Hepatitis outbreak of unknown cause among children a direct result of AstraZeneca's COVID "vaccine," says virologist
A respected virologist-immunologist has written a letter
to the esteemed British Medical Journal
(BMJ) explaining that a new outbreak of "acute hepatitis of unknown origin in children" is a direct result of AstraZeneca's viral vector Wuhan coronavirus (COVID-19) "vaccine."
Millions of children in the United Kingdom were injected with the poison, which an earlier study
published in the Journal of Hepatology
confirmed is causing many of them to develop severe liver damage – in some cases requiring an urgent liver transplant.
Dr. Ann-Cathrin Engwall said that adenovirus infections, which are present in 70 percent of affected children, could be the cause of acute hepatitis in children observed – even though adenovirus infections do not normally cause hepatitis in healthy children.
This strange phenomenon, she said, could point to "a completely new type of adenovirus that might have been introduced into the human population."
"A substantial proportion of the population in the U.K. has received Vaxzevria which is an adenovirus vector vaccine from AstraZeneca developed by the Jenner Institute in Oxford," Dr. Engwall wrote in her letter, citing research on the subject.
"The chimpanzee viral vector was selected due to the low herd immunity in the human population and originates from an adenovirus purified from the feces of chimpanzee cubs."
Mad Franken-scientists think they are gods, and children are paying the price
The vector itself is genetically engineered, she went on to explain, noting that it cannot multiply on its own. This allows "genes of interest" to be added, which in the case of Vaxzevria is supposedly the DNA sequence expressing the spike protein from the original SARS-CoV-2.
"Could the adenovirus vector vaccine have contributed to a new recombinant virus?" Dr. Engwall asked.
"Even if the virus vector does not multiply, there is an obvious risk exposing such a large number of individuals that recombination with an adenovirus could occur."
It turns out that a survival mechanism for adenoviruses known as multiplicity reactivation (MR) was discovered back in 1971 by Japanese researchers, who observed that damaged adenovirus genomes can interact with other adenoviruses in a cell to form a new viable viral genome.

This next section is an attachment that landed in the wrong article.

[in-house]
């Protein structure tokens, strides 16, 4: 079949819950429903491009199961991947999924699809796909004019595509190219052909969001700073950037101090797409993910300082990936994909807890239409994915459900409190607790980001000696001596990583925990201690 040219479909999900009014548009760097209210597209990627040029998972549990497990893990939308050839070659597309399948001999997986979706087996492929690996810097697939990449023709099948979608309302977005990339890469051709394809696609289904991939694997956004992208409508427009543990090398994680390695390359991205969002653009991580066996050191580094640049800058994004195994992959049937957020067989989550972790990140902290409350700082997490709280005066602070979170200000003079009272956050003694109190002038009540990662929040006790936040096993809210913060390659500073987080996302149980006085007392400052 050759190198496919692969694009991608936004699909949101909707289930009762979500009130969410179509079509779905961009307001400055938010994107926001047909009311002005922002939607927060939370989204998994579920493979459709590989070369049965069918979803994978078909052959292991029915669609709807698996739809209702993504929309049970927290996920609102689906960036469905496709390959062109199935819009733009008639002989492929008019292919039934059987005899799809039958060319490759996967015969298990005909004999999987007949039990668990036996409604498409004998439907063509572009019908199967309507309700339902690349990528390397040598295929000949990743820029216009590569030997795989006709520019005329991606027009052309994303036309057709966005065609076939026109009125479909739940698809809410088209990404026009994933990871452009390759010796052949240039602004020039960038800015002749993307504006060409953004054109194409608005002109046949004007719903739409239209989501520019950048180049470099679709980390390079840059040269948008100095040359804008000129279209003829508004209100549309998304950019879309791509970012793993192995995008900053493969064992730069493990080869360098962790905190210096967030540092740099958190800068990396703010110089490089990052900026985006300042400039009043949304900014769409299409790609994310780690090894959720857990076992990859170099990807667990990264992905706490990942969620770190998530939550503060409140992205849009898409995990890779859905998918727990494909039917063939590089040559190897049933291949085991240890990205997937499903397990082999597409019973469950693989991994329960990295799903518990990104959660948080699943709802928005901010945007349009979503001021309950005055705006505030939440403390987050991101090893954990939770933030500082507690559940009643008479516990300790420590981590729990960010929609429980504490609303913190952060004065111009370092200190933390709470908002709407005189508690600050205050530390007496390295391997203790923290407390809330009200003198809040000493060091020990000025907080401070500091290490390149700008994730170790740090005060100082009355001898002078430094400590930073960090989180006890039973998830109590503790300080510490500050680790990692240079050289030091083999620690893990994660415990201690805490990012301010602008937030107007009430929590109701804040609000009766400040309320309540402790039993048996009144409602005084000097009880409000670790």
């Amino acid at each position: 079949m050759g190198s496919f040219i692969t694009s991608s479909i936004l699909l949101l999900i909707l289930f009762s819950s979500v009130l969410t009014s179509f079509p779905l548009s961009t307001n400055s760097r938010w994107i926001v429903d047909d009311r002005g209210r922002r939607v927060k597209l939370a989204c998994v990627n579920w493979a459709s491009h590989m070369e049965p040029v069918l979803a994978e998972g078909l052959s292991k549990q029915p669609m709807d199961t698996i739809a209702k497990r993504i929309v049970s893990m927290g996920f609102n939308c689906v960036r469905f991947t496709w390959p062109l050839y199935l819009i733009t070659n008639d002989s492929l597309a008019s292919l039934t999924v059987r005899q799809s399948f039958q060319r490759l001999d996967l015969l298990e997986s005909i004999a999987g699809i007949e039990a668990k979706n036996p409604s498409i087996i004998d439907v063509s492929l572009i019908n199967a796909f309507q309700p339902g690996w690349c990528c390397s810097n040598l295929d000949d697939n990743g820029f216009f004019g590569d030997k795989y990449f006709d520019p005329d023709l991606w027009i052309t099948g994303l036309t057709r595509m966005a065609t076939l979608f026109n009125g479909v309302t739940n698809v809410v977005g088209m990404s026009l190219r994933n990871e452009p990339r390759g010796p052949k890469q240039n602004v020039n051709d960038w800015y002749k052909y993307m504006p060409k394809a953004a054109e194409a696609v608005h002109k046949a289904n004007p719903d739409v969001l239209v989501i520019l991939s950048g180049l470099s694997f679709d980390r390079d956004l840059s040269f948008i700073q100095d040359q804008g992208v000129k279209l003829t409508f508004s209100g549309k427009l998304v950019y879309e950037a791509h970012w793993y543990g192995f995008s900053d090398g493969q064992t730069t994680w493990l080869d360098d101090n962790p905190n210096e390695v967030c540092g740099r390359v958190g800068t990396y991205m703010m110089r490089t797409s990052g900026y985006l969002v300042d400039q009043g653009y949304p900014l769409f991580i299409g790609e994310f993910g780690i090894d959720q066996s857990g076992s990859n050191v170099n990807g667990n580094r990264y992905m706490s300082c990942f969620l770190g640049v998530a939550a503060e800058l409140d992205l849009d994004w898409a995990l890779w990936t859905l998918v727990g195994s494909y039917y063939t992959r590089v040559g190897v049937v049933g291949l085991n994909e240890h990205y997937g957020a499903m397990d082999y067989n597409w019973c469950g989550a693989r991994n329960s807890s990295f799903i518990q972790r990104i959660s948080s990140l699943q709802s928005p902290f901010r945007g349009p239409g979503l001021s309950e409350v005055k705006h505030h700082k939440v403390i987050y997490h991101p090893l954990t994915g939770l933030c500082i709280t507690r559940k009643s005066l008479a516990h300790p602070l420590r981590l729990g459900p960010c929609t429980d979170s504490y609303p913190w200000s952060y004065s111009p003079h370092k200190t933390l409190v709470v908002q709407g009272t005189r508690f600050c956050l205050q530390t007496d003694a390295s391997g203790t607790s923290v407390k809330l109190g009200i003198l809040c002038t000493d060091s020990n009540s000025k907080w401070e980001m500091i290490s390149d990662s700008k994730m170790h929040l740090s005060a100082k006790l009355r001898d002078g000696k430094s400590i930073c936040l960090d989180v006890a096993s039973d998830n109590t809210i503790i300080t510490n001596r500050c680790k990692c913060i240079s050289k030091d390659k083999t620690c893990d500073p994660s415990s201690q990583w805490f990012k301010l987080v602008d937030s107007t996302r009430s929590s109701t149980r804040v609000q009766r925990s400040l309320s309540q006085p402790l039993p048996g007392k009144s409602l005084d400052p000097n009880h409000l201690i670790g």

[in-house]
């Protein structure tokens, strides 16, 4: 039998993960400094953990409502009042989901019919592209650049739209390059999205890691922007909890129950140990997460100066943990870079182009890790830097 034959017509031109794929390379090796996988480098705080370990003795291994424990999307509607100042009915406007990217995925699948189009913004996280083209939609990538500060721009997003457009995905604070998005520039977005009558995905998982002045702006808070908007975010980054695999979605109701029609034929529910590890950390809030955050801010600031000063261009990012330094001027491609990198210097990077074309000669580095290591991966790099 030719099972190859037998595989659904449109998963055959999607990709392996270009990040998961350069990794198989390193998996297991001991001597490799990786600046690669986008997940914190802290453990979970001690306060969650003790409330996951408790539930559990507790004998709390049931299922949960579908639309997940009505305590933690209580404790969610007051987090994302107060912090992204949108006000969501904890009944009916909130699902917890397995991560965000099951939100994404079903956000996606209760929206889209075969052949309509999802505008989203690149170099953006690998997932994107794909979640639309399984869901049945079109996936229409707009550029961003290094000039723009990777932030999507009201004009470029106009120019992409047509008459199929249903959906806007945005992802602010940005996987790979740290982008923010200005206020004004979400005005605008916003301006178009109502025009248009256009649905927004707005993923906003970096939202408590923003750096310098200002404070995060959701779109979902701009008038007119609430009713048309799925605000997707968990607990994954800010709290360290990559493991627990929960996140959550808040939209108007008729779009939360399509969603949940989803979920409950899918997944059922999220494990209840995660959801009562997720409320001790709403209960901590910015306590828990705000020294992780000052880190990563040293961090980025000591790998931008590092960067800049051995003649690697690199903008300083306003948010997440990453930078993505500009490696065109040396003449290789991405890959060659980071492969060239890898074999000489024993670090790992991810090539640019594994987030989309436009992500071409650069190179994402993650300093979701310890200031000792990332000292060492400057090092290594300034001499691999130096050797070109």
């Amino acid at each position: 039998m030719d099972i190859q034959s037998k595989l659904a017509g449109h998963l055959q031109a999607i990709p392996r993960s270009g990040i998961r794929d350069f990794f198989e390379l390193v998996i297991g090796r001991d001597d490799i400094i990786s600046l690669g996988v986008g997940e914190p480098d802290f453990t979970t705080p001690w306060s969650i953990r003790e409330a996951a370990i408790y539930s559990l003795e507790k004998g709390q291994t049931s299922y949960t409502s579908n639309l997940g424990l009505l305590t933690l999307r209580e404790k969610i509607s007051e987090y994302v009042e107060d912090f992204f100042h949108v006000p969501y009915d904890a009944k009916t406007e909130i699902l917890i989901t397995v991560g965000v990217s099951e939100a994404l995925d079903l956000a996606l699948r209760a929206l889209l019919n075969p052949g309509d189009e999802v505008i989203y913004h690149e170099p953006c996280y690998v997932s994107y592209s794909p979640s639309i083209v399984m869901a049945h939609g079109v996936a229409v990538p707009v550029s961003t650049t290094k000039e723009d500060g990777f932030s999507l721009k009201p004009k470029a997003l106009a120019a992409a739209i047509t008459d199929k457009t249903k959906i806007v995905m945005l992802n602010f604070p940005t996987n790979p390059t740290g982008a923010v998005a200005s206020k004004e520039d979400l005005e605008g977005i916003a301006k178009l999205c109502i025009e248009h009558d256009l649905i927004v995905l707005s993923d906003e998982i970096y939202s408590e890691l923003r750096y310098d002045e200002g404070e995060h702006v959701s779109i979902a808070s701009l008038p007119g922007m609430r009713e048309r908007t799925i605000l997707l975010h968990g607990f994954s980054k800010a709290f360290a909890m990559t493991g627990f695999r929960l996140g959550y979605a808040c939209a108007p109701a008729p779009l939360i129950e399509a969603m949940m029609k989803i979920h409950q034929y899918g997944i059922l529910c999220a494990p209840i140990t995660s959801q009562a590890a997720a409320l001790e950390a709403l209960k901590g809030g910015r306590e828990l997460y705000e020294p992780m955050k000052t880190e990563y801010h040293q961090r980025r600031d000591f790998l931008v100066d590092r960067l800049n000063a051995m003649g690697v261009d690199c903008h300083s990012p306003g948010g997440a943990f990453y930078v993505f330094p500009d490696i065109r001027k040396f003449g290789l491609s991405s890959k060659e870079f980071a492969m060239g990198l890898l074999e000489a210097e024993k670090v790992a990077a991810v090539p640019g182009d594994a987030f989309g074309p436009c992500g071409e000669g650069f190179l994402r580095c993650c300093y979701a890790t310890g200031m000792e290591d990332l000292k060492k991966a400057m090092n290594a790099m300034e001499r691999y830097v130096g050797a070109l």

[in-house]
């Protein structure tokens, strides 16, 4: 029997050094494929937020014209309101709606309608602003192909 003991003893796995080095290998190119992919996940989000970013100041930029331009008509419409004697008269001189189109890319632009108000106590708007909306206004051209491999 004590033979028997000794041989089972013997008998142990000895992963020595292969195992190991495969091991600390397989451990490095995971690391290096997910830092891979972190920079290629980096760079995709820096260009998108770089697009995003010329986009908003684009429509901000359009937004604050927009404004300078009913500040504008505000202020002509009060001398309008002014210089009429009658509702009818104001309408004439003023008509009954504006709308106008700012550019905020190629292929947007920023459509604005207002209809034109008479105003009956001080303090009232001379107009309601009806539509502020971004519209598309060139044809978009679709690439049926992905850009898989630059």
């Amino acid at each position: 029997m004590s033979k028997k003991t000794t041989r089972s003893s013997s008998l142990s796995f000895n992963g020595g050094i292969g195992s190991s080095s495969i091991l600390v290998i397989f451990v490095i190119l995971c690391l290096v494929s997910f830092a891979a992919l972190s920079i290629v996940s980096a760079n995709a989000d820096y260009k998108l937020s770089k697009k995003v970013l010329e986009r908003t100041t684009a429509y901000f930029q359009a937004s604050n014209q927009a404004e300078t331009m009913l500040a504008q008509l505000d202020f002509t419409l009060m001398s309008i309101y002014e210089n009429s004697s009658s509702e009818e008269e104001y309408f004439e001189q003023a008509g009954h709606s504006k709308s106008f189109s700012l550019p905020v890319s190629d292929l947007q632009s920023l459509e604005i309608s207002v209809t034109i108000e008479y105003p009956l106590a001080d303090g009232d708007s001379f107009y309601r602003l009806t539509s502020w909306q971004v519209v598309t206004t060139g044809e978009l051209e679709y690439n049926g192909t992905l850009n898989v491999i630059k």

"The mechanism is described as an early variant of a reproductive (sexual) process that can occur in microorganisms," Dr. Engwall explained. "A proportion of the population, especially individuals with a compromised immune system, is carrying latent adenoviruses."
"In Sweden, approximately 20 percent of adults and 50 percent of kindergarten children are carriers. This safety issue of viral-vector delivery systems was often discussed in the beginning of the development of these medical tools."
The mass introduction of adenovirus vector vaccines on the heels of the plandemic
represents a first in human history. Thus, the risk for recombination with adenoviruses is massively increased – which explains the sudden and seemingly out-of-nowhere appearance of hepatitis in fully-injected children.
The really sad thing is that if these viral vector injections are in fact the cause of acute hepatitis in children, then the symptoms they are experiencing now "could just be the tip of the iceberg," Dr. Engwall warned.
"The virus may have spread to other countries from the U.K., but it is also possible that adenovirus recombinations may have occurred independently elsewhere in the world where adenovirus vector vaccines also have been used," she added in her letter.
"Development of a new more pathogenic adenovirus could be caused by using adenovirus vector vaccines in large populations, and it is consistent with the facts available. To investigate this important safety issue of viral vector vaccines, sequencing of entire adenovirus genomes from cases and comparisons with the vaccine viral vector is necessary to verify or dismiss this hypothesis."
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